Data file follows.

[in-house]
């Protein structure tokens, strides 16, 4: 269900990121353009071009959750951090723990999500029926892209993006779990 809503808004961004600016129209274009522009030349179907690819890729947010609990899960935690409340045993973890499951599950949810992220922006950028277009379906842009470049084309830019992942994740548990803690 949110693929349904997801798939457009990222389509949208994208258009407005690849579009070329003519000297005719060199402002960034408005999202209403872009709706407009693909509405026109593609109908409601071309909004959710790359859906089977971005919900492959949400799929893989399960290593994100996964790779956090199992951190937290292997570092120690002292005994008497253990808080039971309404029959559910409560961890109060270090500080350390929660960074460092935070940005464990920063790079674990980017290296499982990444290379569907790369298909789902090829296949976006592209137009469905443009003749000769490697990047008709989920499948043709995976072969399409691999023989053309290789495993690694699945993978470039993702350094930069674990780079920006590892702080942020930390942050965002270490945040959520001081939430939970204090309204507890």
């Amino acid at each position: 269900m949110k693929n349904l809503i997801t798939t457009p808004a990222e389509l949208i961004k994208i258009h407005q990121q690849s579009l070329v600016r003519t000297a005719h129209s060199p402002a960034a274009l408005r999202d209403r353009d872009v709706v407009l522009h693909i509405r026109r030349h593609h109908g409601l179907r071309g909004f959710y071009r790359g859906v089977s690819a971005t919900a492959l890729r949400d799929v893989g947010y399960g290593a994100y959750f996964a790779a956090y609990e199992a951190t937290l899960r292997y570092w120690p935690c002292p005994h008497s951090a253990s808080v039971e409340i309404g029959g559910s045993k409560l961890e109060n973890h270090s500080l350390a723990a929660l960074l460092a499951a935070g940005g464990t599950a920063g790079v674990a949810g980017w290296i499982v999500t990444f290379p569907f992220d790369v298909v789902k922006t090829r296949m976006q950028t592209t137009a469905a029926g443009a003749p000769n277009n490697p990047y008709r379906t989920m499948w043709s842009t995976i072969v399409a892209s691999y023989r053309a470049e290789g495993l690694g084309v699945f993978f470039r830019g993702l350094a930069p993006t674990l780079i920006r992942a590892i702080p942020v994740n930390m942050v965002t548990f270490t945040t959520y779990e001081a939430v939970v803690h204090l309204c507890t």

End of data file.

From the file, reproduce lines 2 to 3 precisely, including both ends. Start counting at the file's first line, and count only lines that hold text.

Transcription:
């Protein structure tokens, strides 16, 4: 269900990121353009071009959750951090723990999500029926892209993006779990 809503808004961004600016129209274009522009030349179907690819890729947010609990899960935690409340045993973890499951599950949810992220922006950028277009379906842009470049084309830019992942994740548990803690 949110693929349904997801798939457009990222389509949208994208258009407005690849579009070329003519000297005719060199402002960034408005999202209403872009709706407009693909509405026109593609109908409601071309909004959710790359859906089977971005919900492959949400799929893989399960290593994100996964790779956090199992951190937290292997570092120690002292005994008497253990808080039971309404029959559910409560961890109060270090500080350390929660960074460092935070940005464990920063790079674990980017290296499982990444290379569907790369298909789902090829296949976006592209137009469905443009003749000769490697990047008709989920499948043709995976072969399409691999023989053309290789495993690694699945993978470039993702350094930069674990780079920006590892702080942020930390942050965002270490945040959520001081939430939970204090309204507890």
């Amino acid at each position: 269900m949110k693929n349904l809503i997801t798939t457009p808004a990222e389509l949208i961004k994208i258009h407005q990121q690849s579009l070329v600016r003519t000297a005719h129209s060199p402002a960034a274009l408005r999202d209403r353009d872009v709706v407009l522009h693909i509405r026109r030349h593609h109908g409601l179907r071309g909004f959710y071009r790359g859906v089977s690819a971005t919900a492959l890729r949400d799929v893989g947010y399960g290593a994100y959750f996964a790779a956090y609990e199992a951190t937290l899960r292997y570092w120690p935690c002292p005994h008497s951090a253990s808080v039971e409340i309404g029959g559910s045993k409560l961890e109060n973890h270090s500080l350390a723990a929660l960074l460092a499951a935070g940005g464990t599950a920063g790079v674990a949810g980017w290296i499982v999500t990444f290379p569907f992220d790369v298909v789902k922006t090829r296949m976006q950028t592209t137009a469905a029926g443009a003749p000769n277009n490697p990047y008709r379906t989920m499948w043709s842009t995976i072969v399409a892209s691999y023989r053309a470049e290789g495993l690694g084309v699945f993978f470039r830019g993702l350094a930069p993006t674990l780079i920006r992942a590892i702080p942020v994740n930390m942050v965002t548990f270490t945040t959520y779990e001081a939430v939970v803690h204090l309204c507890t």